NAILFOLD PLEXUS & OTHER DISORDERS:

Other studies have revealed that nail fold plexus visibility has also been linked with hand markers in rheumatoid arthritis & hand markers in psoriasis. The pronounced subpapillary plexus visibility, greater number of vessels and their elongation are indicative of rheumatoid arthritis, while shorter, fewer capillaries and especially characteristic psoriatic capillaries, when present, suggest psoriatic arthritis.

Changes of nailfold capillary patterns have been described in certain patients with systemic sclerosis, dermatomyositis, mixed connective tissue disease, and Raynaud’s syndrome.

NOTICE: The nail tutor demonstrates how other nail fold characteristics can be associated with specific medical problems. More details about how to recognize various stages/variants of proximal nailfold blood vessels visibility in a palm reading, are presented in the picture below.


A phantom picture for the hand in schizophrenia is available here:

http://www.multiperspectivepalmreading.com/hands-schizophrenia-palm-reading.htm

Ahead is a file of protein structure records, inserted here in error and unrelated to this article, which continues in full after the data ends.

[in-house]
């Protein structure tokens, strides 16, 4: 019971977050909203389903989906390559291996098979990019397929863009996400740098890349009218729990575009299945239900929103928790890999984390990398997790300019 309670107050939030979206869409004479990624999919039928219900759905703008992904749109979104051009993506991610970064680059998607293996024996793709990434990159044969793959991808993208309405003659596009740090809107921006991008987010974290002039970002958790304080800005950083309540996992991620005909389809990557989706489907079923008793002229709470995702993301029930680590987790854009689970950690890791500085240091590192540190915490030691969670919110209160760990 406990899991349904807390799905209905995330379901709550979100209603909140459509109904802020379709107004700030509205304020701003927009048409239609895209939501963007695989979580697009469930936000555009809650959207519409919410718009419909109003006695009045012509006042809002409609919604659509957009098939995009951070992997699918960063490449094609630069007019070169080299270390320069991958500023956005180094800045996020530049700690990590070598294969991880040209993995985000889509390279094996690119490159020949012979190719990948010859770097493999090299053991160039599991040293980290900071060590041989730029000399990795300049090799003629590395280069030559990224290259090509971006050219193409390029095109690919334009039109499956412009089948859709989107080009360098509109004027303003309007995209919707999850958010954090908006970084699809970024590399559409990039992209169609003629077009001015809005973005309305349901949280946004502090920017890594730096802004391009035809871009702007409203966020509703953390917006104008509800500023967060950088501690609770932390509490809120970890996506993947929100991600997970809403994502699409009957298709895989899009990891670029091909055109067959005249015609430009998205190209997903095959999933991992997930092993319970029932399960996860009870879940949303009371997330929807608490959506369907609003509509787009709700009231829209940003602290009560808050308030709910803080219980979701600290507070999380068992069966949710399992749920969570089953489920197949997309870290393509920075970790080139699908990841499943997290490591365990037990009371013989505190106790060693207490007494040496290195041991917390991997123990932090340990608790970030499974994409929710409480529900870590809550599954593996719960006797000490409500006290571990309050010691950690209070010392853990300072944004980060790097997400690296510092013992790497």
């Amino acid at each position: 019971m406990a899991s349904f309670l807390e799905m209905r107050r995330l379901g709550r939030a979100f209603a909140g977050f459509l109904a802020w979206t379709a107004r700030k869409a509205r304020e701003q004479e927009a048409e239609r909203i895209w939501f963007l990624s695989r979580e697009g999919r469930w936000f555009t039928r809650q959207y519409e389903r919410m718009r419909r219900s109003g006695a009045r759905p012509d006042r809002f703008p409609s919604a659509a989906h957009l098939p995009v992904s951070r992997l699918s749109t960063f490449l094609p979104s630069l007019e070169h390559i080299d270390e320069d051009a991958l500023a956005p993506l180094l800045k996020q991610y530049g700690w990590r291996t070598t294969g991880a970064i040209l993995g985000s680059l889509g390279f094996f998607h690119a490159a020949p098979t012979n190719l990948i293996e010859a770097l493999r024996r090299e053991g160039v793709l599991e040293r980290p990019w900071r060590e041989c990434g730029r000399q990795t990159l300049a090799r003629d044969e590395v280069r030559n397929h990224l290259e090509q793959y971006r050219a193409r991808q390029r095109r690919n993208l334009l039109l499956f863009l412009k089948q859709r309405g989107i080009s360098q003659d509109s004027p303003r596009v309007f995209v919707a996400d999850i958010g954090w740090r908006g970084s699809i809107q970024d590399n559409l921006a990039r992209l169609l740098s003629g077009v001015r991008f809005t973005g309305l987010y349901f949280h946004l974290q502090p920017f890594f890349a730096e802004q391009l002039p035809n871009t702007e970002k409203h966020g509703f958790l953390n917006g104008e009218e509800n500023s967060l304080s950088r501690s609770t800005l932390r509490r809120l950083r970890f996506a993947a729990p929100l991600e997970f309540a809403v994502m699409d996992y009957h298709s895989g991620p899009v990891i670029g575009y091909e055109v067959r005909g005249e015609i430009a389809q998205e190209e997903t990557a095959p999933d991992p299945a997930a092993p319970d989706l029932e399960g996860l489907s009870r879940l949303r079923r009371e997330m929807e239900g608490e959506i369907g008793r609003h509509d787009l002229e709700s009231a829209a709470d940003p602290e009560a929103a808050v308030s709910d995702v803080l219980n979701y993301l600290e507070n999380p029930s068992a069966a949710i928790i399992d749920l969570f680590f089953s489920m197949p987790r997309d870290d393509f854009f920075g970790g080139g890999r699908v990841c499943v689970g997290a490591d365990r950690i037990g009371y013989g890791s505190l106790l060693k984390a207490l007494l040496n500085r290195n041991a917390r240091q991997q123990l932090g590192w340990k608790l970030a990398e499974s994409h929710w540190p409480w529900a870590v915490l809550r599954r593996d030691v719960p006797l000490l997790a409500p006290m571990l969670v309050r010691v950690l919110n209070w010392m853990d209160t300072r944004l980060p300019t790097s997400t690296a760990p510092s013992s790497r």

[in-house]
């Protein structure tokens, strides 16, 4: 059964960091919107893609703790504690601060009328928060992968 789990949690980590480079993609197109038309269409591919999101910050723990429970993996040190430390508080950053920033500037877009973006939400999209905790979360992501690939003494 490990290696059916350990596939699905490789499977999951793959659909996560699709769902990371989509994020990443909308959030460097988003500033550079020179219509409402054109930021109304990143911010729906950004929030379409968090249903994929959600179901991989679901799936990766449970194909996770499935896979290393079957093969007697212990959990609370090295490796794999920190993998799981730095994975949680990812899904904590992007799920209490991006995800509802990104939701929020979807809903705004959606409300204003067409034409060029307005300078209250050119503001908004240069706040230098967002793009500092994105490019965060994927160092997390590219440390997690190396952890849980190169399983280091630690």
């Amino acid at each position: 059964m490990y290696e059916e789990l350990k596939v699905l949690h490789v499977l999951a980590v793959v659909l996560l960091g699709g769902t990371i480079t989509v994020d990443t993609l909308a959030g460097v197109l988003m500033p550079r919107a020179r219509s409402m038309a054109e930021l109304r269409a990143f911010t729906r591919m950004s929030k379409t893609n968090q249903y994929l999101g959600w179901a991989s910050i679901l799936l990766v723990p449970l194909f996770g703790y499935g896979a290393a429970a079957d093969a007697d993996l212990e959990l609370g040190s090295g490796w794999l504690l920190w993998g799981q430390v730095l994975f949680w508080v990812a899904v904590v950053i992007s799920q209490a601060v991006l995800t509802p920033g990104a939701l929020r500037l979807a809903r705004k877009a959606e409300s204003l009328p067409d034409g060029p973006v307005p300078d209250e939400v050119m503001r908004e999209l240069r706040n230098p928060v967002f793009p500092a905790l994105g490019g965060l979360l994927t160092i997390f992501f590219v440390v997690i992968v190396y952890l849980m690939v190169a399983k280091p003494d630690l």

Nailfold plexus examples.

Nailfold plexus changes are characterized by loss of (drop-out) nailfold capillary loops that surround the remaining, enlarged dilated capillaries. Upper left, A normal nailfold capillary pattern shows the uniform morphology and homogeneous disitribution of the small capillary loops just below the cuticle. Upper right, Capillaroscopy in a patient with systemic sclerosis illustrates dilatation of isolated capillary loops, with loss of surrounding loop structures. Lower right, The abnormal pattern is from a patient with childhood dermatomyositis. Dilated capillary loops are present, as well as areas of arborized clusters of capillary loops. Lower left, Distortion of the normal capillary loop architecture is seen in a patient with adult dermatomyositis. Note the loss of normal homogeneous distribution of the capillaries and the alterations in the morphology of the vessels, including the dilated and enlarged “giant” capillary loops.

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White spots are probably the most common ‘abnormality’ that can be observed in fingernails. Many people associate them with calcium deficiency, but the truth is that usually they do not relate to any health problem at all!

In medical science white spots in fingernails are also known as ‘leukonychia punctata’ – which related to the presence of nucleated keratinocytes (contrary: narrow white lines in the nails are known as ‘transverse leukonychia’). Usually white spots are caused by random minor trauma – which also explains why they are relatively common in the hands of children!

Zinc deficiency? – Yep!

Sometimes white spots can indicate a zinc deficiency!

White spots can sometimes be associated with a zinc deficiency – this was e.g. pointed out in a 1974 study, titled: ‘Fingernail white spots: possible zinc deficiency‘.